In this new Next Page column, Darren Glass, Associate Professor of Mathematics, shares where he discovers new fiction to read (it includes a tournament and a live rooster!) and which work of foodie fiction he considers to be the gold standard.


What are you reading now (or have read recently) that you would recommend and why?

I just finished reading Data and Goliath by Bruce Schneier, which is all about the many ways in which we create a data trail with everything we do in the modern era, and about all of the ways this data can be used to help -- or harm -- us. I plan to have students in my Cryptography FYS read an excerpt from it this fall.

While I generally prefer fiction to nonfiction, I haven't read many novels this summer that really stuck with me.

In this new Next Page column, Suzanne Flynn, Associate Professor of English, confesses which of the “classics” she hasn’t read, shares which Victorian poets and novelists are among her favorites, and explains how her students connect with literature from the 19th century.

In this first Next Page column of the 2015-16 academic year, Professor of Sociology Charles F. Emmons shares who has influenced his career in sociology the most, which authors would top his guest list to a literary dinner party, whose book recommendations he values the most, and offers titles to read to learn more about paranormal and spiritual phenomena.

In our last Next Page column of the year, Zakiya Whatley, Visiting Assistant Professor of Biology, provides a recommended read for any budding geneticist; shares which books she's looking forward to reading next for her book group; and tells us what her students will be doing for class this Friday, April 24, 2015, in celebration of National DNA Day.

In this issue of Next Page, Professor of Philosophy Daniel DeNicola reveals his appreciation for mysteries, especially those focused on manuscripts or works of art, and how his incessant childhood habit of reading the backs of cereal boxes at breakfast led his parents to buy him a set of "Children's Classics" and his very own encyclopedia-sold in installments at the supermarket.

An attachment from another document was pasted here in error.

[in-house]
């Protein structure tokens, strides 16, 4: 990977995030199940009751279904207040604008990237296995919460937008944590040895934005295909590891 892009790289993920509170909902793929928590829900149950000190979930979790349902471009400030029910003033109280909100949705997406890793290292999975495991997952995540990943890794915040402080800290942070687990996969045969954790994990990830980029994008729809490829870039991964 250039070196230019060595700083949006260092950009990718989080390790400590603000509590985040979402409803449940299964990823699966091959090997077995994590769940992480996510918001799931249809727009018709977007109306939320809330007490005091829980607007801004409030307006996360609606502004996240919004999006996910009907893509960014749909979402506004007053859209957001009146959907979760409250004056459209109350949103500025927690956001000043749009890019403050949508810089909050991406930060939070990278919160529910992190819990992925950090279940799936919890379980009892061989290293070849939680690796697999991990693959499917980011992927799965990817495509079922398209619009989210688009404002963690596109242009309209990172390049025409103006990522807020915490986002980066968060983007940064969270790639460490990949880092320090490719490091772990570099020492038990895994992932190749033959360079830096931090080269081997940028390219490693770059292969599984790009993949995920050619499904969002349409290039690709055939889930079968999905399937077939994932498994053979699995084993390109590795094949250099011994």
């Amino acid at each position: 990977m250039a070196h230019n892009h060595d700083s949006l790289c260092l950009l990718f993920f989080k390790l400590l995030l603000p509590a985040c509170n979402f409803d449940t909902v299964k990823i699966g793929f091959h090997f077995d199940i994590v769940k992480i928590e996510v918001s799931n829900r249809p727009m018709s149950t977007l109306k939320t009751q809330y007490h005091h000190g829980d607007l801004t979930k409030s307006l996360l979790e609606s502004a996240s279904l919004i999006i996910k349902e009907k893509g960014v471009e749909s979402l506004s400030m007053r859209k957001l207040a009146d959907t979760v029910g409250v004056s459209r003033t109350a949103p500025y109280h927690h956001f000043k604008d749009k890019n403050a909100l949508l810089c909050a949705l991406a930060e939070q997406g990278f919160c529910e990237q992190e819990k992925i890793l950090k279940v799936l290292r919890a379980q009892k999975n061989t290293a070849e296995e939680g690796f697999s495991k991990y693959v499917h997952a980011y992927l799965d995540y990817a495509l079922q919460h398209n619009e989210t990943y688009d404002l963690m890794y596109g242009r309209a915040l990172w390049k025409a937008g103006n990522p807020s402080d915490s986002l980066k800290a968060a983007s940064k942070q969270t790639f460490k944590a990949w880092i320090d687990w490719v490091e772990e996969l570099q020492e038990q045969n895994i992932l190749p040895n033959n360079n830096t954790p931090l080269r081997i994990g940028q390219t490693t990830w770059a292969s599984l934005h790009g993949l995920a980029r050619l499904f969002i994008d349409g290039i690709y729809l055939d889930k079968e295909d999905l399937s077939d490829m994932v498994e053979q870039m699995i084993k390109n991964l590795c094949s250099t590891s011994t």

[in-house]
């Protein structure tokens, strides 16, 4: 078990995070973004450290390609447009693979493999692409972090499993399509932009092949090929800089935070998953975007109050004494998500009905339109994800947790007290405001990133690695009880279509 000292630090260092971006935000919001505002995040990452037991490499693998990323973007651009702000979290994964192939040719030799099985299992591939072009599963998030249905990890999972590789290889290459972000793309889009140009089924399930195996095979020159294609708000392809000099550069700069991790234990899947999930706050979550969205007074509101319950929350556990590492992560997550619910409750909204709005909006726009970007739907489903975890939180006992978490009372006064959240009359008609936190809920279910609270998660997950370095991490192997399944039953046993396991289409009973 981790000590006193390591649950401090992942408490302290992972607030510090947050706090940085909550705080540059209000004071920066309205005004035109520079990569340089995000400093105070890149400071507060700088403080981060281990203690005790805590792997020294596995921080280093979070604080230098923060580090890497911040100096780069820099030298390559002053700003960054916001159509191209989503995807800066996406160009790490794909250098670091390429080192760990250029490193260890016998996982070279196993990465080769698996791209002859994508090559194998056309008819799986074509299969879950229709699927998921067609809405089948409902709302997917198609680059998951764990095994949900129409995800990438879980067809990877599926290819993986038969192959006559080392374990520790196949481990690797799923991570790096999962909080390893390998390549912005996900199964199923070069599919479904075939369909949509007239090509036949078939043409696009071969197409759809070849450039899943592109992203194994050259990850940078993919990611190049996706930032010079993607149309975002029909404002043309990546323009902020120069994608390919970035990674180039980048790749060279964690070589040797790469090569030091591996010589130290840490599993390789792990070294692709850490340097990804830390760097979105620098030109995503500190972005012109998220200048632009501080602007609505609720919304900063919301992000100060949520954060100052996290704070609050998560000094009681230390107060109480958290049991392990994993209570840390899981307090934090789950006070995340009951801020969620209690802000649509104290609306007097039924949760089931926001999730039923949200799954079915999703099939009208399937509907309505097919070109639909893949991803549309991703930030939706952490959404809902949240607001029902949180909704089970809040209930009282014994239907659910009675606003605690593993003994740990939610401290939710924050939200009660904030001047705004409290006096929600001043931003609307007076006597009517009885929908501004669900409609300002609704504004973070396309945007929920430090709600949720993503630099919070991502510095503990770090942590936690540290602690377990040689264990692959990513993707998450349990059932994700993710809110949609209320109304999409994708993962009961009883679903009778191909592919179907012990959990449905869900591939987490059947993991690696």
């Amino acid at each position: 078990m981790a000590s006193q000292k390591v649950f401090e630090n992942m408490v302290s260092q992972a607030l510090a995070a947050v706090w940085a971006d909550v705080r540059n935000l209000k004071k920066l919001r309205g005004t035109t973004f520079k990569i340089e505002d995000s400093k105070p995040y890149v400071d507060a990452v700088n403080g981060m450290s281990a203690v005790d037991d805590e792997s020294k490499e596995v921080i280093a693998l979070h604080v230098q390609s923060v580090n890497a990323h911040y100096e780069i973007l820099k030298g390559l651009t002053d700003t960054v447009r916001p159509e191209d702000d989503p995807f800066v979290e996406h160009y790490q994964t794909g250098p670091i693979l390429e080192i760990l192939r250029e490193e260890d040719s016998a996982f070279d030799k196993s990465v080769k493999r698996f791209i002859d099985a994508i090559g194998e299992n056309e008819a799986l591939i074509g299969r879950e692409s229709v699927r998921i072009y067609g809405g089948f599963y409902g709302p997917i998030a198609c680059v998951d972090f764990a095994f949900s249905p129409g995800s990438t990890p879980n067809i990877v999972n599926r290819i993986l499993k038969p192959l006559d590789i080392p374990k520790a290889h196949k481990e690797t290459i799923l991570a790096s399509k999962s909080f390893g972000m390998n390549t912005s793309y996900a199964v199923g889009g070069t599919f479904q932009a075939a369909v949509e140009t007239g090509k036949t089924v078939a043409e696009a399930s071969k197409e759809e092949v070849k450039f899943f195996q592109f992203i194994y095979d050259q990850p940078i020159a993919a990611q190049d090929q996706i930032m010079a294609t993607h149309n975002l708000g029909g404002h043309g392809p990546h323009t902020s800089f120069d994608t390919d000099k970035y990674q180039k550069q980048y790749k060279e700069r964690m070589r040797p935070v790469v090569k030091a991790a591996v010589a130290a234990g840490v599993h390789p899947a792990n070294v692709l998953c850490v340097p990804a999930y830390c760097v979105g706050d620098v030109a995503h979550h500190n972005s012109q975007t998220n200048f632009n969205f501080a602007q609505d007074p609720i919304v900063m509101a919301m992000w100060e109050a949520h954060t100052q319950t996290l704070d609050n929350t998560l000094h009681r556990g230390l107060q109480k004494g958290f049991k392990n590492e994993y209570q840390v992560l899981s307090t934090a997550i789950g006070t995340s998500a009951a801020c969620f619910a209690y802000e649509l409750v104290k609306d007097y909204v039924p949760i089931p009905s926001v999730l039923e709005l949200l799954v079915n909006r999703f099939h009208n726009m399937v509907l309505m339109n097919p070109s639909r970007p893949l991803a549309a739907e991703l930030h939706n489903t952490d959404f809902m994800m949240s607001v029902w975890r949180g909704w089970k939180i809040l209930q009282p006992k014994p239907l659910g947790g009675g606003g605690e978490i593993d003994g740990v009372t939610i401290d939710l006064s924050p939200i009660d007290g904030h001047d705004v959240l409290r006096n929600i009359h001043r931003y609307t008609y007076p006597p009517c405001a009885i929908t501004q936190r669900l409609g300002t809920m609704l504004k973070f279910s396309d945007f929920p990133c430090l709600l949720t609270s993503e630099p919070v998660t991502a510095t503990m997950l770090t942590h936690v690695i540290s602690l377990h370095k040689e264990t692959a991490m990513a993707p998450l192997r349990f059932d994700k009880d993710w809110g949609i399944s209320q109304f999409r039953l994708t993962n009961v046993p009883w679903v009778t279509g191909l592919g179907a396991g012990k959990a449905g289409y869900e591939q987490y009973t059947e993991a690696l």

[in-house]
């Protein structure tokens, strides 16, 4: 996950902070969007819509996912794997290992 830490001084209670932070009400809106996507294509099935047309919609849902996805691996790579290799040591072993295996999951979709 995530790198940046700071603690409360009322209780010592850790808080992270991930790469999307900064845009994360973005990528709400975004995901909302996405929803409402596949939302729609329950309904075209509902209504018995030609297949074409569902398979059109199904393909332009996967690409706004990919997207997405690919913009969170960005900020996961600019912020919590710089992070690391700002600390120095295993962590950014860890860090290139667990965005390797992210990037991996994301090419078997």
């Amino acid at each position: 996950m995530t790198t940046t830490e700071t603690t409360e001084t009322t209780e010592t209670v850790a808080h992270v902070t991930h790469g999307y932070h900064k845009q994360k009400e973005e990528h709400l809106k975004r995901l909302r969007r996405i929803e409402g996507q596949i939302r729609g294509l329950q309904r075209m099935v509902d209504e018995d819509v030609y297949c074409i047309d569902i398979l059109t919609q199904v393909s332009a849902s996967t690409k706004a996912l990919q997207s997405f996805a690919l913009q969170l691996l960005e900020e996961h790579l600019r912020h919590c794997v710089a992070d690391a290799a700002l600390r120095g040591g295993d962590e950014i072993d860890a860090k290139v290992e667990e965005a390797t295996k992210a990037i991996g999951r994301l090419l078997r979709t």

In this current issue of Next Page, Erin O'Connor, Class of 2015 and winner of this year's Silent Leader Award, tells us which influential courses and works inspired her to develop her own major, Diversity and Development in Education, what conversation she would like to have with Paulo Freire if given the chance, and which books are on her "To Read" list for after graduation. 

You just won the Silent Leader Award.

In this new Next Page column, Emelio Betances, Professor of Sociology and Latin American Studies, talks about how growing up during turbulent political times in the Dominican Republic sparked his passion for reading and why he's such a fan of authors J.M. Coetzee and Orhan Pamuk. 


Which author has influenced you the most?

Juan Bosch, a short story writer and politician from the Dominican Republic.

In our newest Next Page column, featured reader Radost Rangelova, Assistant Professor of Spanish, shares with us what she reads for fun and the course it inspired (she had to warn the students NOT to read ahead!); one of the influential works that solidified her passion for the study of gender and the cultural construction of space; and her recommendation of a contemporary Colombian author to read next – perhaps something to add to your holiday wish list?


What are you reading now (o

In this new Next Page column, Hakim Mohandas Amani Williams, Assistant Professor of Africana Studies, shares with us highlights from a recent trip to Trinidad he took with students, where he gets his daily dose of news, and which book "gives him fire" after each reading. 


What are you reading now (or have read recently) that you would recommend to a friend or colleague on campus and why‌?

I hardly do leisure reading; it is mostly linked to class or some conference, or paper etc.

In this first Next Page column of the 2014-15 academic year, Allen Guelzo, the Henry R. Luce Professor of the Civil War Era and Director of Civil War Era Studies, shares with us what he would ask Dickens, St.